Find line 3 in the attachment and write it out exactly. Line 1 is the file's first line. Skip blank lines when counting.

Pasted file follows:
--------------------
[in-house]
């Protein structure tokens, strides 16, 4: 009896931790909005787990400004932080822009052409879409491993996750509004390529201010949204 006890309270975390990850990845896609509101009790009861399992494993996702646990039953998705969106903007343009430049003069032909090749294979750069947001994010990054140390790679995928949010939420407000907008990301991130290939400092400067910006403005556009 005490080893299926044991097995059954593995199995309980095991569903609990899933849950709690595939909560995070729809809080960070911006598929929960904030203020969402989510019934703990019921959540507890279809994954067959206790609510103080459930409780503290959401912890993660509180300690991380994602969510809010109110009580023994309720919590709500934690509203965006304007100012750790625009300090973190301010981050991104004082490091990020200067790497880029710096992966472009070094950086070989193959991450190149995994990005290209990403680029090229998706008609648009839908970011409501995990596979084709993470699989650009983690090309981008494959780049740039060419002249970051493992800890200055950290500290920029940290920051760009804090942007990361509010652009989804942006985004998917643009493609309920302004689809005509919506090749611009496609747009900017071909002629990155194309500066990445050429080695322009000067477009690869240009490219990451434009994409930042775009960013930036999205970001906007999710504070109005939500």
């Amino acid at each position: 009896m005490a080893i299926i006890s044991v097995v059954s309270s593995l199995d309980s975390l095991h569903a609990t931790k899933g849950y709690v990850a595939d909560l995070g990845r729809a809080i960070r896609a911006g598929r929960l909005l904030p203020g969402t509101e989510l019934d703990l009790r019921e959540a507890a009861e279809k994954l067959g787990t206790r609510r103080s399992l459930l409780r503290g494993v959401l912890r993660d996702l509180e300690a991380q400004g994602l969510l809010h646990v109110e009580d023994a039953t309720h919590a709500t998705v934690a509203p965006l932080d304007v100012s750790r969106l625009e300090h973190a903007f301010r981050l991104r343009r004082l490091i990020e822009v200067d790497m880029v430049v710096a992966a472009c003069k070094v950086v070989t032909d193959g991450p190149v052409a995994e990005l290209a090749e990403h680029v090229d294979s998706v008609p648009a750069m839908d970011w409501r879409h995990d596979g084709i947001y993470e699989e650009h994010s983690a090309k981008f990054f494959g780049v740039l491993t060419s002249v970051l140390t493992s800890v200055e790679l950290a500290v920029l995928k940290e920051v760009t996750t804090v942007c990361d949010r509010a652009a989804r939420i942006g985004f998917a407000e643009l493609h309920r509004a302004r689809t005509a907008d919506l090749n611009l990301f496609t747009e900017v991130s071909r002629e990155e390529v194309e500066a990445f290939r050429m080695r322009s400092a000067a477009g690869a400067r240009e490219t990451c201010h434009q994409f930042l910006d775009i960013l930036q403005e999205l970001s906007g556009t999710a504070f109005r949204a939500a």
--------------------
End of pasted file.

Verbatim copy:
């Amino acid at each position: 009896m005490a080893i299926i006890s044991v097995v059954s309270s593995l199995d309980s975390l095991h569903a609990t931790k899933g849950y709690v990850a595939d909560l995070g990845r729809a809080i960070r896609a911006g598929r929960l909005l904030p203020g969402t509101e989510l019934d703990l009790r019921e959540a507890a009861e279809k994954l067959g787990t206790r609510r103080s399992l459930l409780r503290g494993v959401l912890r993660d996702l509180e300690a991380q400004g994602l969510l809010h646990v109110e009580d023994a039953t309720h919590a709500t998705v934690a509203p965006l932080d304007v100012s750790r969106l625009e300090h973190a903007f301010r981050l991104r343009r004082l490091i990020e822009v200067d790497m880029v430049v710096a992966a472009c003069k070094v950086v070989t032909d193959g991450p190149v052409a995994e990005l290209a090749e990403h680029v090229d294979s998706v008609p648009a750069m839908d970011w409501r879409h995990d596979g084709i947001y993470e699989e650009h994010s983690a090309k981008f990054f494959g780049v740039l491993t060419s002249v970051l140390t493992s800890v200055e790679l950290a500290v920029l995928k940290e920051v760009t996750t804090v942007c990361d949010r509010a652009a989804r939420i942006g985004f998917a407000e643009l493609h309920r509004a302004r689809t005509a907008d919506l090749n611009l990301f496609t747009e900017v991130s071909r002629e990155e390529v194309e500066a990445f290939r050429m080695r322009s400092a000067a477009g690869a400067r240009e490219t990451c201010h434009q994409f930042l910006d775009i960013l930036q403005e999205l970001s906007g556009t999710a504070f109005r949204a939500a």